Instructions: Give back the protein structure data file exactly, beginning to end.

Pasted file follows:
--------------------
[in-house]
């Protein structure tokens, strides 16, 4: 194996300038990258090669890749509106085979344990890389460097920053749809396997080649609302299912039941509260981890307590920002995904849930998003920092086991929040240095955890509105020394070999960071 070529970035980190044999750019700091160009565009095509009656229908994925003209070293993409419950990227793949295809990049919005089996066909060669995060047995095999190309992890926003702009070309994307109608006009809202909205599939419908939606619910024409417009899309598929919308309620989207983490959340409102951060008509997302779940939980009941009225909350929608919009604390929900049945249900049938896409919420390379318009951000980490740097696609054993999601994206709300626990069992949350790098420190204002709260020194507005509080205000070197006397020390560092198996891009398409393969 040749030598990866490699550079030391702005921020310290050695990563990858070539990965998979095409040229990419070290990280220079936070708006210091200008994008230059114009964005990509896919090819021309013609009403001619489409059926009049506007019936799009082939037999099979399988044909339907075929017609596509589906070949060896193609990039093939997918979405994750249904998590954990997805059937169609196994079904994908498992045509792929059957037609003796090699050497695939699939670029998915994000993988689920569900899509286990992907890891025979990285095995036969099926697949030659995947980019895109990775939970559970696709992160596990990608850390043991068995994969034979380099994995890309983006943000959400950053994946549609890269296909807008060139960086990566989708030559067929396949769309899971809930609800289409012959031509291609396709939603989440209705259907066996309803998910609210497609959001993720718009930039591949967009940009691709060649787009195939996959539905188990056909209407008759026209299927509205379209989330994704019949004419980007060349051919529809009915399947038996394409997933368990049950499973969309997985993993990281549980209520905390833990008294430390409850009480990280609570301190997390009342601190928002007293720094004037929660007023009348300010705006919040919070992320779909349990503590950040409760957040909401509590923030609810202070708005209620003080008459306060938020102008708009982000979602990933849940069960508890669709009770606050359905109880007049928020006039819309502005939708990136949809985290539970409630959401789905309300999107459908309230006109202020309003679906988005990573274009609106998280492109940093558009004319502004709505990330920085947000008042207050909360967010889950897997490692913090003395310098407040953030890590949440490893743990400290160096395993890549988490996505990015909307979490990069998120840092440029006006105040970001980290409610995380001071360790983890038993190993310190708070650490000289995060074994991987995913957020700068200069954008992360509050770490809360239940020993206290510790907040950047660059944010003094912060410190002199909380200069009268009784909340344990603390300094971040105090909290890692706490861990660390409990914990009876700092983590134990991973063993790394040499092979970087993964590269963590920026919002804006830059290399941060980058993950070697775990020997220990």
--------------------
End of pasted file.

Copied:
[in-house]
């Protein structure tokens, strides 16, 4: 194996300038990258090669890749509106085979344990890389460097920053749809396997080649609302299912039941509260981890307590920002995904849930998003920092086991929040240095955890509105020394070999960071 070529970035980190044999750019700091160009565009095509009656229908994925003209070293993409419950990227793949295809990049919005089996066909060669995060047995095999190309992890926003702009070309994307109608006009809202909205599939419908939606619910024409417009899309598929919308309620989207983490959340409102951060008509997302779940939980009941009225909350929608919009604390929900049945249900049938896409919420390379318009951000980490740097696609054993999601994206709300626990069992949350790098420190204002709260020194507005509080205000070197006397020390560092198996891009398409393969 040749030598990866490699550079030391702005921020310290050695990563990858070539990965998979095409040229990419070290990280220079936070708006210091200008994008230059114009964005990509896919090819021309013609009403001619489409059926009049506007019936799009082939037999099979399988044909339907075929017609596509589906070949060896193609990039093939997918979405994750249904998590954990997805059937169609196994079904994908498992045509792929059957037609003796090699050497695939699939670029998915994000993988689920569900899509286990992907890891025979990285095995036969099926697949030659995947980019895109990775939970559970696709992160596990990608850390043991068995994969034979380099994995890309983006943000959400950053994946549609890269296909807008060139960086990566989708030559067929396949769309899971809930609800289409012959031509291609396709939603989440209705259907066996309803998910609210497609959001993720718009930039591949967009940009691709060649787009195939996959539905188990056909209407008759026209299927509205379209989330994704019949004419980007060349051919529809009915399947038996394409997933368990049950499973969309997985993993990281549980209520905390833990008294430390409850009480990280609570301190997390009342601190928002007293720094004037929660007023009348300010705006919040919070992320779909349990503590950040409760957040909401509590923030609810202070708005209620003080008459306060938020102008708009982000979602990933849940069960508890669709009770606050359905109880007049928020006039819309502005939708990136949809985290539970409630959401789905309300999107459908309230006109202020309003679906988005990573274009609106998280492109940093558009004319502004709505990330920085947000008042207050909360967010889950897997490692913090003395310098407040953030890590949440490893743990400290160096395993890549988490996505990015909307979490990069998120840092440029006006105040970001980290409610995380001071360790983890038993190993310190708070650490000289995060074994991987995913957020700068200069954008992360509050770490809360239940020993206290510790907040950047660059944010003094912060410190002199909380200069009268009784909340344990603390300094971040105090909290890692706490861990660390409990914990009876700092983590134990991973063993790394040499092979970087993964590269963590920026919002804006830059290399941060980058993950070697775990020997220990």